Attach the computer heat sink to the CPU after the heat compound has been applied and the processor has been mounted.
Note: Users who are going to install a socket processor should be careful not to scratch the motherboard at the time of attaching the heat sink clip. Additionally, be careful not to put too much pressure on the plastic clip while attaching the heat sink bracket to it because doing so could cause it to crack.
In the last, drop the motherboard inside the casing to continue the process when you have successfully installed the CPU and all other essential parts, such as the RAM, SSD, and GPU. Before finishing the build, you will eventually need to apply the thermal paste and install the CPU cooler.
Additionally, in order to install the CPU, there is also some other instructions step by step given below. You may also follow these steps if you are getting stuck by using the above steps.
Installing a CPU, like many other components of PC construction, is a simple procedure. So, there is no need to be concerned about making a mistake because we will walk you through each stage.
1. Keep your CPU where it is
Keep your seat firmly in place. Do not need to remove your CPU from its packaging just yet.
2. Ready your motherboard
Installing the new CPU on a new motherboard is the most straightforward option, but we are not assuming that you are going to do that.
There may be a plastic cover over the CPU socket if you have a new motherboard. The CPU cooler and the new CPU will obviously be in the way if you are going to replace a CPU on a motherboard that already has a CPU.
You must remove anything that is blocking the CPU socket in both circumstances. Also, familiarizing yourself with the retention arm (and, in the case of an Intel socket, the metal bracket) is also a good idea, which holds the processor in place once inserted. Through this, you can get an idea of how much force is required to press down.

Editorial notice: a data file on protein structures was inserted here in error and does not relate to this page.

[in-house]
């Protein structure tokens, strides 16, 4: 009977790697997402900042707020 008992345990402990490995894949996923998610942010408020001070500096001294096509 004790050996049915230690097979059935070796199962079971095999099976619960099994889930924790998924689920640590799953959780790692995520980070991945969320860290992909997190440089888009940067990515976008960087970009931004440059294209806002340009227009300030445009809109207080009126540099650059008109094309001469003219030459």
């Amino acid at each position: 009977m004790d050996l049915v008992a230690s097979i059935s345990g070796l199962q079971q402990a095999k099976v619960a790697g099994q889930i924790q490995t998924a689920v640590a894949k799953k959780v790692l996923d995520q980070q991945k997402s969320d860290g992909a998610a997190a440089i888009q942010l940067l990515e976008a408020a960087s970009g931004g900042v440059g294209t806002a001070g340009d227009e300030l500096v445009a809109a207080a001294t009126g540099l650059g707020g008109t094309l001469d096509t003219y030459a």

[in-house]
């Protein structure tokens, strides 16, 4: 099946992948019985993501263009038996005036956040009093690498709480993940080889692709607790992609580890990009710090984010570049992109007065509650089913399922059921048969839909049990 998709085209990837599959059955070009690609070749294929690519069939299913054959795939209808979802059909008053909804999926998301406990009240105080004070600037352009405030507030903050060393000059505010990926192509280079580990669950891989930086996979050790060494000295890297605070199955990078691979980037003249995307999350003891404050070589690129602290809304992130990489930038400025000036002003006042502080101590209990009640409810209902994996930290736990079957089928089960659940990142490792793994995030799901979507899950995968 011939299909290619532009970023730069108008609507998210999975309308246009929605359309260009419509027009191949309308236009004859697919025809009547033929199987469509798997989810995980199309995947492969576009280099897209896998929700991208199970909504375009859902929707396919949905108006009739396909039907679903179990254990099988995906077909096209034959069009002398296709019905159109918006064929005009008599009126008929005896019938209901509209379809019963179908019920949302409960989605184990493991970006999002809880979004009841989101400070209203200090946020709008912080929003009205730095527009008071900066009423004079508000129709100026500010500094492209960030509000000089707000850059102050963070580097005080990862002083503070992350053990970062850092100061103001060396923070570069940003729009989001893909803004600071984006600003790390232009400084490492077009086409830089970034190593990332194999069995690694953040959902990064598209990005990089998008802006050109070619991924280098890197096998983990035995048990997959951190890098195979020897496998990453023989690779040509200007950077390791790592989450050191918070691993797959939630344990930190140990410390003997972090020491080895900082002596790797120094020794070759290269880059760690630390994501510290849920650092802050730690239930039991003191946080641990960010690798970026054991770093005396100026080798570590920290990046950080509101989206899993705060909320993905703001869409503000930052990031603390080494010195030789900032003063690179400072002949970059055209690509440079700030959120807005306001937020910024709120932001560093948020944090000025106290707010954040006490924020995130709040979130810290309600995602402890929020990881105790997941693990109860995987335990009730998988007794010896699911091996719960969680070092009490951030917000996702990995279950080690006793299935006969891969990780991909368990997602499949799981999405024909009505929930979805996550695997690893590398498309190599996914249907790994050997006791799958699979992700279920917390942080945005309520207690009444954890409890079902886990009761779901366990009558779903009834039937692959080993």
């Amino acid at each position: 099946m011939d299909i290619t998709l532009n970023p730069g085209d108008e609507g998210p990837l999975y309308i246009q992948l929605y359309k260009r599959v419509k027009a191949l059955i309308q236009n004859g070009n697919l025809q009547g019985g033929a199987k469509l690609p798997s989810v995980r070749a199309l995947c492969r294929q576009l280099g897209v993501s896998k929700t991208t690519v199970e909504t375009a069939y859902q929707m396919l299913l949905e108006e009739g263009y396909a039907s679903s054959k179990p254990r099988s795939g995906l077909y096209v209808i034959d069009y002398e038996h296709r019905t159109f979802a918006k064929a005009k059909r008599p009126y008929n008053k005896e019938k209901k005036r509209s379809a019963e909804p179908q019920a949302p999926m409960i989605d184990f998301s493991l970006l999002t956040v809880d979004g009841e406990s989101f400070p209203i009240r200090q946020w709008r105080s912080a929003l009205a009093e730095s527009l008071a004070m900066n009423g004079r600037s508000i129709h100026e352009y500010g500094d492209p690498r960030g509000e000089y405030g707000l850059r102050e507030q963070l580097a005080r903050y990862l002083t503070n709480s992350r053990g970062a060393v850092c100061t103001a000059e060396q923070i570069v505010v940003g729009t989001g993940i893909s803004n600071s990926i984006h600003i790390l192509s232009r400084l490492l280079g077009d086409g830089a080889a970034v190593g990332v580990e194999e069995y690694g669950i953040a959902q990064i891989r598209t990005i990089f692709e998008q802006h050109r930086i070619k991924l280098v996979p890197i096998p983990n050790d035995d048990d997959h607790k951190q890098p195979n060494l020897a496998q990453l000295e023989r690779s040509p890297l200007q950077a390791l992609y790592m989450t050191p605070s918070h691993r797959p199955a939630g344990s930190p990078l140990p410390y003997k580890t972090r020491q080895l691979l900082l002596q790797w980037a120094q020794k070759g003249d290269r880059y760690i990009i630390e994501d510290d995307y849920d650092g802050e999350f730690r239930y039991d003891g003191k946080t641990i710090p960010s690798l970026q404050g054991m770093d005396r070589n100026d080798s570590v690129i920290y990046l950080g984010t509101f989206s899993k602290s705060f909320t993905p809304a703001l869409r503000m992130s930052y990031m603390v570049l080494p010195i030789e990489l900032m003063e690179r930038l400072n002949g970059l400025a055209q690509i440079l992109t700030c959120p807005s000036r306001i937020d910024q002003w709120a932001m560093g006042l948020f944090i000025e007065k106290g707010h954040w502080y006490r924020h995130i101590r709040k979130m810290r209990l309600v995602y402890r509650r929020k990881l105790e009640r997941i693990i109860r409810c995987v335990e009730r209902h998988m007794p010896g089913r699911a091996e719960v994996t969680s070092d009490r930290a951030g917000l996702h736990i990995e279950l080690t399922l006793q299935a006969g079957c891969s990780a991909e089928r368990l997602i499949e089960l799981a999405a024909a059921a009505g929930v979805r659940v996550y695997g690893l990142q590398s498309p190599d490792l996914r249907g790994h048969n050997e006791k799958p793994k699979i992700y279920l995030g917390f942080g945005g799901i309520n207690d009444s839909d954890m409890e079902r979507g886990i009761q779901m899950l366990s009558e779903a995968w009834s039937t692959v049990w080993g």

Maintain the open, up position of the retaining arm. You are ready to go on now that your CPU socket is open.
3. Line up your CPU
Note: It is ideal to just touch the sides of your CPU when holding it. Touching the underside or the metal cover can leave behind unwanted residue that can impede performance.
Your CPU must be inserted into its motherboard socket in the correct orientation. Luckily, in order to help you get the alignment correct, the CPU and socket almost often have indicators.
Then, on the corner of your CPU and the socket, you need to look for a corresponding indicator. It will probably look like a little triangle. If you are unable to notice anything, check the documentation for your motherboard and processor.
4. Set the CPU into its socket
Make sure you have aligned your CPU with the socket correctly, then it should drop right into place. If it does not seem just right, you may need to gently, and we mean softly, move it around. For example, in the socket, AMD CPU pins can be a little more difficult in order to align with the socket holes.
5. Close the retention arm
You should be able to easily push down the retention arm once your CPU is correctly installed in the socket (if it's an Intel CPU, lower the bracket first). Now, you need to double-check the CPU's seating in the socket, if the retention arm seems to be opposing you. We have found that a little push with your pinky finger is adequate to close the retention arm; therefore, you risk injuring your CPU if you try to force it (You have bent CPU pins this way, and it will not fun trying to bend them back). You are all set once the retention arm is lowered and your CPU is seated.
Note: Double-check that your motherboard's CPU power socket is connected to your power supply if you are also configuring the rest of your computer. It is distinct from the remainder of the motherboard's bigger power connector.